System Two is our conscious, cognitive analysis.  If you are asked to calculate 34 x 16 you will need to use System Two to work it out.  You would also use System Two to work out which is the best type of stationary to order based on costs, quality, delivery times and features.  System Two would also be pretty good at helping you build a complex spreadsheet, based on the data analysis you will need to do.  System Two is pretty good at all this logical analysis but it does not do creative, intuitive leaps very well.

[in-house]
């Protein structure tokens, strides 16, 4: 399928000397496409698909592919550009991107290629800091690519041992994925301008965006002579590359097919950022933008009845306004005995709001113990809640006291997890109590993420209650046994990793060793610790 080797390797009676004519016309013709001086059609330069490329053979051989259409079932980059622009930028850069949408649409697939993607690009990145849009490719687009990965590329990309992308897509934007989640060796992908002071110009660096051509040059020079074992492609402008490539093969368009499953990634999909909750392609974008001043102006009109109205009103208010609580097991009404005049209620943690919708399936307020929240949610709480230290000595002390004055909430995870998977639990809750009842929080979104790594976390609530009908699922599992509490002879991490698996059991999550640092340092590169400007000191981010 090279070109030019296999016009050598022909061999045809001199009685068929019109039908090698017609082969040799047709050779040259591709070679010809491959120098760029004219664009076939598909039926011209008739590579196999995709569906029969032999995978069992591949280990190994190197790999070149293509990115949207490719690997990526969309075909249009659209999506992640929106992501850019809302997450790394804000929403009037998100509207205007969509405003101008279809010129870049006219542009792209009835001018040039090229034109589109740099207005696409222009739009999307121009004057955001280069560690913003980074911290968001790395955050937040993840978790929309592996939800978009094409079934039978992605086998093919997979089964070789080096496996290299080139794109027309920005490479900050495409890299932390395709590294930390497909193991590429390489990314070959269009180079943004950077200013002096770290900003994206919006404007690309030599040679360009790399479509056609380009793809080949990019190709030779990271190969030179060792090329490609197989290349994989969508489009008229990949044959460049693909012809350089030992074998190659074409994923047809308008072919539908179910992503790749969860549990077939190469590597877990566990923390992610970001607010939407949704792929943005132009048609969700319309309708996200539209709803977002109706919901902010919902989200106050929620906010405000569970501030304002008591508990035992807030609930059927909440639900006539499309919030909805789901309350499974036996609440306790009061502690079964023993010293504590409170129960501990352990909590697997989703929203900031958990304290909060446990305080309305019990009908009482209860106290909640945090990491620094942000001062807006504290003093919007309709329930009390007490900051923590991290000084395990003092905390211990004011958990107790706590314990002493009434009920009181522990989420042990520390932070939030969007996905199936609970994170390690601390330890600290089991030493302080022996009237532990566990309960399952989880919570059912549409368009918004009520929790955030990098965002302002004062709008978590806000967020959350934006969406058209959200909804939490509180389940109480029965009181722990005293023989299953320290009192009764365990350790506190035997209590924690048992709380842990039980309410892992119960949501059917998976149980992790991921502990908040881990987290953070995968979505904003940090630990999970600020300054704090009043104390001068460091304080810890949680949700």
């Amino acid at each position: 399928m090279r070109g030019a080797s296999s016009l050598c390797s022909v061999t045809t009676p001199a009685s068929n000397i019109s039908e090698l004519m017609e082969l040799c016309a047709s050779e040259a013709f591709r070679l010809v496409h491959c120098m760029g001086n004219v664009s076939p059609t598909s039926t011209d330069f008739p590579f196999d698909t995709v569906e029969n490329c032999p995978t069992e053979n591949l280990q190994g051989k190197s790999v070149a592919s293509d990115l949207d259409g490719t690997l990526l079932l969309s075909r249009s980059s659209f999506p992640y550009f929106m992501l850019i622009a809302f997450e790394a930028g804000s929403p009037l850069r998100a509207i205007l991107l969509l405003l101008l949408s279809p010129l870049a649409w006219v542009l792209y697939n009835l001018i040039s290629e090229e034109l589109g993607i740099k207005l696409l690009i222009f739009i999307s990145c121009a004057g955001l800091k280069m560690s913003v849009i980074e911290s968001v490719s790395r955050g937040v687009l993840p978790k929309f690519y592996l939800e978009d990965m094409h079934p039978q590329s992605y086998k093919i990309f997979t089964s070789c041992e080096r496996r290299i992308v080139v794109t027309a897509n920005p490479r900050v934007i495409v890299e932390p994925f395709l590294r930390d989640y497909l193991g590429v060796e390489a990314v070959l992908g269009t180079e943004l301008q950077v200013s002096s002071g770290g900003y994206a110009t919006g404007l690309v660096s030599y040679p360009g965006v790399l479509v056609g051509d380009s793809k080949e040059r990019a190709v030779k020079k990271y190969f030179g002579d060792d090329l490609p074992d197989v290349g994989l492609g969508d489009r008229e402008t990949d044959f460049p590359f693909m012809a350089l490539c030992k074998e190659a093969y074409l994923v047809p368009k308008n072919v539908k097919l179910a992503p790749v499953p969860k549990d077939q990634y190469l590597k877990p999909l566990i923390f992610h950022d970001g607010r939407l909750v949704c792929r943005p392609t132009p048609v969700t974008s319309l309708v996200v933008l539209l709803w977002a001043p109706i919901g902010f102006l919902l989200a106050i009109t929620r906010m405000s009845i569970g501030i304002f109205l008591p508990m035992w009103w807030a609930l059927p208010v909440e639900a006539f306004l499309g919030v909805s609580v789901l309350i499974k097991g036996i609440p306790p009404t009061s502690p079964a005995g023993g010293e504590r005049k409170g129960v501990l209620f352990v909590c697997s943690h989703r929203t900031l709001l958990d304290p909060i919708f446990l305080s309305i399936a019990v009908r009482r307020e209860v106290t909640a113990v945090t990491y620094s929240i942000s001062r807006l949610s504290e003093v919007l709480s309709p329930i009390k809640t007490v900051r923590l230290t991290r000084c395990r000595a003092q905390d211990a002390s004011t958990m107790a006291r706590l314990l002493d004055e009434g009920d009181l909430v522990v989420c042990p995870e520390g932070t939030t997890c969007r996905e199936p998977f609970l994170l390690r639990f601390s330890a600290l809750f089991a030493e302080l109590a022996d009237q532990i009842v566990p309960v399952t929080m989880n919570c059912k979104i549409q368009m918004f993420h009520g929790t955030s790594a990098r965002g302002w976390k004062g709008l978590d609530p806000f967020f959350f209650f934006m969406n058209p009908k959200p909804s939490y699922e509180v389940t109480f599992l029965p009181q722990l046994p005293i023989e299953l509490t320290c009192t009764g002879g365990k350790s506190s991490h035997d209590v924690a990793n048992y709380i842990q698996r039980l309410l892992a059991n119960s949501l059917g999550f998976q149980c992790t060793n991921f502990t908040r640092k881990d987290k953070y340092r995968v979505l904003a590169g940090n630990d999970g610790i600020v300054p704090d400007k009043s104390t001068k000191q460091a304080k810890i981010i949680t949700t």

System Two is often lazy, and can be easily overloaded with complexity.  This leads to all sorts of cognitive bias as we then start to default to System One again.

When we ask System Two to perform a very complex analysis, such as what career would best suit me, what school I should choose for my children or what house I should buy, it sometimes gets overloaded and defers back to System One.  System One is not very good at logical analysis, but it is great at substituting an easier question for the difficult one.  If we ask System One what career would suit us, it might substitute the easier question of “What career do people like me tend to do?” and then start sifting through the memory banks for familiar careers that appear to be inhabited by similar people.